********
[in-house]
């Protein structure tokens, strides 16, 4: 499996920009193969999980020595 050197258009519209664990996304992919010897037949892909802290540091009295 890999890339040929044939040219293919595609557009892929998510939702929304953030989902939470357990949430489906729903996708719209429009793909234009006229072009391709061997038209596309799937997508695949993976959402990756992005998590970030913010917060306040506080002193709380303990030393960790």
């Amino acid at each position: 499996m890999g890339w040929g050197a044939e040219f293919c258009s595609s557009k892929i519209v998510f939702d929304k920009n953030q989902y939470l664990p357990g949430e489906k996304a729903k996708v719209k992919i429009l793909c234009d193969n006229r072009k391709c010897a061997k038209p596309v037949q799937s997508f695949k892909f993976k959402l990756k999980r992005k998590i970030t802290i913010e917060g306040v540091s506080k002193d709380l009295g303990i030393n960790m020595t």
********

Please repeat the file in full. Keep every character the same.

[in-house]
């Protein structure tokens, strides 16, 4: 499996920009193969999980020595 050197258009519209664990996304992919010897037949892909802290540091009295 890999890339040929044939040219293919595609557009892929998510939702929304953030989902939470357990949430489906729903996708719209429009793909234009006229072009391709061997038209596309799937997508695949993976959402990756992005998590970030913010917060306040506080002193709380303990030393960790």
């Amino acid at each position: 499996m890999g890339w040929g050197a044939e040219f293919c258009s595609s557009k892929i519209v998510f939702d929304k920009n953030q989902y939470l664990p357990g949430e489906k996304a729903k996708v719209k992919i429009l793909c234009d193969n006229r072009k391709c010897a061997k038209p596309v037949q799937s997508f695949k892909f993976k959402l990756k999980r992005k998590i970030t802290i913010e917060g306040v540091s506080k002193d709380l009295g303990i030393n960790m020595t």